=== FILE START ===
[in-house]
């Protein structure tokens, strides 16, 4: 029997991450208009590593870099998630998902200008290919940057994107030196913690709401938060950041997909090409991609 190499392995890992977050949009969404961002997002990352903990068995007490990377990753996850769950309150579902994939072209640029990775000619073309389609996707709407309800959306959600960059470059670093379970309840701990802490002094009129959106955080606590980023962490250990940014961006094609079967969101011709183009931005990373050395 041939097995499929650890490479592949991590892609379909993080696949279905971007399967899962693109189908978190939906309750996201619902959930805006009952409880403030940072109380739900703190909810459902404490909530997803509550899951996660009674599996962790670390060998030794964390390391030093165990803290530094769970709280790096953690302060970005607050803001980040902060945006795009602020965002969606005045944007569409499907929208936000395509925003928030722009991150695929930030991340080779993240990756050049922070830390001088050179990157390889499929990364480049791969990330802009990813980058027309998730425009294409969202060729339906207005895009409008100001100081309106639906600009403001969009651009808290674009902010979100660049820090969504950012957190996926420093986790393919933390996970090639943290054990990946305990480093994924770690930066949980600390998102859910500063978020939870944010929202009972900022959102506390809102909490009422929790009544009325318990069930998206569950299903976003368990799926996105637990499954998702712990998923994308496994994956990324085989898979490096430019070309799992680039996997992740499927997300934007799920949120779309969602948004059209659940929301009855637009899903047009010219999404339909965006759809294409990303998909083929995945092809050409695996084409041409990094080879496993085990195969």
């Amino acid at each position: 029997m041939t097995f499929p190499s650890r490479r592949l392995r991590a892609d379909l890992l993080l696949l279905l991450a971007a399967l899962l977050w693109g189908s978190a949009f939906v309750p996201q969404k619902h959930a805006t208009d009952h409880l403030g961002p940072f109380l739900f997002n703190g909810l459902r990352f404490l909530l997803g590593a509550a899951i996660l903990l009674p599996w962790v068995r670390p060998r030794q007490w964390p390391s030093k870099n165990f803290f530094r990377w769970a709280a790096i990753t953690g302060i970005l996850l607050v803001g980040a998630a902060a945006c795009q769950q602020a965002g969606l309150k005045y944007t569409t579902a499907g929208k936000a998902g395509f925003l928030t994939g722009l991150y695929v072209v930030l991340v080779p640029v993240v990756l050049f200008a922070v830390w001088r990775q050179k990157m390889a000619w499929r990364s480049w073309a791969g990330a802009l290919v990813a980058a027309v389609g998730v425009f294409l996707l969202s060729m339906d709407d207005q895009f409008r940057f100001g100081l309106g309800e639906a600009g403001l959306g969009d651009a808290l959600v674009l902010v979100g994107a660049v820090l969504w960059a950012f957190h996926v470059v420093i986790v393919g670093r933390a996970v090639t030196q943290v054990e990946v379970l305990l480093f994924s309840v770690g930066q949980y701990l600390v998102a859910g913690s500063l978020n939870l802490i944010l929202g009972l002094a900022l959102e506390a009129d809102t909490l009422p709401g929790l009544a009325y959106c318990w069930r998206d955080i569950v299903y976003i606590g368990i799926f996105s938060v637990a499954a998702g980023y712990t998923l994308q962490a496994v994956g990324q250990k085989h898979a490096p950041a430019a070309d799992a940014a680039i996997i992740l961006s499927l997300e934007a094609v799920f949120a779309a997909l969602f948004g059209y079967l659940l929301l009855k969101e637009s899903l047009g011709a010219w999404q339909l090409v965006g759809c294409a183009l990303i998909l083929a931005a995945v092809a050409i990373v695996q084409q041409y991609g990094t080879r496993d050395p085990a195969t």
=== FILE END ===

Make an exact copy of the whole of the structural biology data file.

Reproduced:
[in-house]
């Protein structure tokens, strides 16, 4: 029997991450208009590593870099998630998902200008290919940057994107030196913690709401938060950041997909090409991609 190499392995890992977050949009969404961002997002990352903990068995007490990377990753996850769950309150579902994939072209640029990775000619073309389609996707709407309800959306959600960059470059670093379970309840701990802490002094009129959106955080606590980023962490250990940014961006094609079967969101011709183009931005990373050395 041939097995499929650890490479592949991590892609379909993080696949279905971007399967899962693109189908978190939906309750996201619902959930805006009952409880403030940072109380739900703190909810459902404490909530997803509550899951996660009674599996962790670390060998030794964390390391030093165990803290530094769970709280790096953690302060970005607050803001980040902060945006795009602020965002969606005045944007569409499907929208936000395509925003928030722009991150695929930030991340080779993240990756050049922070830390001088050179990157390889499929990364480049791969990330802009990813980058027309998730425009294409969202060729339906207005895009409008100001100081309106639906600009403001969009651009808290674009902010979100660049820090969504950012957190996926420093986790393919933390996970090639943290054990990946305990480093994924770690930066949980600390998102859910500063978020939870944010929202009972900022959102506390809102909490009422929790009544009325318990069930998206569950299903976003368990799926996105637990499954998702712990998923994308496994994956990324085989898979490096430019070309799992680039996997992740499927997300934007799920949120779309969602948004059209659940929301009855637009899903047009010219999404339909965006759809294409990303998909083929995945092809050409695996084409041409990094080879496993085990195969």
């Amino acid at each position: 029997m041939t097995f499929p190499s650890r490479r592949l392995r991590a892609d379909l890992l993080l696949l279905l991450a971007a399967l899962l977050w693109g189908s978190a949009f939906v309750p996201q969404k619902h959930a805006t208009d009952h409880l403030g961002p940072f109380l739900f997002n703190g909810l459902r990352f404490l909530l997803g590593a509550a899951i996660l903990l009674p599996w962790v068995r670390p060998r030794q007490w964390p390391s030093k870099n165990f803290f530094r990377w769970a709280a790096i990753t953690g302060i970005l996850l607050v803001g980040a998630a902060a945006c795009q769950q602020a965002g969606l309150k005045y944007t569409t579902a499907g929208k936000a998902g395509f925003l928030t994939g722009l991150y695929v072209v930030l991340v080779p640029v993240v990756l050049f200008a922070v830390w001088r990775q050179k990157m390889a000619w499929r990364s480049w073309a791969g990330a802009l290919v990813a980058a027309v389609g998730v425009f294409l996707l969202s060729m339906d709407d207005q895009f409008r940057f100001g100081l309106g309800e639906a600009g403001l959306g969009d651009a808290l959600v674009l902010v979100g994107a660049v820090l969504w960059a950012f957190h996926v470059v420093i986790v393919g670093r933390a996970v090639t030196q943290v054990e990946v379970l305990l480093f994924s309840v770690g930066q949980y701990l600390v998102a859910g913690s500063l978020n939870l802490i944010l929202g009972l002094a900022l959102e506390a009129d809102t909490l009422p709401g929790l009544a009325y959106c318990w069930r998206d955080i569950v299903y976003i606590g368990i799926f996105s938060v637990a499954a998702g980023y712990t998923l994308q962490a496994v994956g990324q250990k085989h898979a490096p950041a430019a070309d799992a940014a680039i996997i992740l961006s499927l997300e934007a094609v799920f949120a779309a997909l969602f948004g059209y079967l659940l929301l009855k969101e637009s899903l047009g011709a010219w999404q339909l090409v965006g759809c294409a183009l990303i998909l083929a931005a995945v092809a050409i990373v695996q084409q041409y991609g990094t080879r496993d050395p085990a195969t």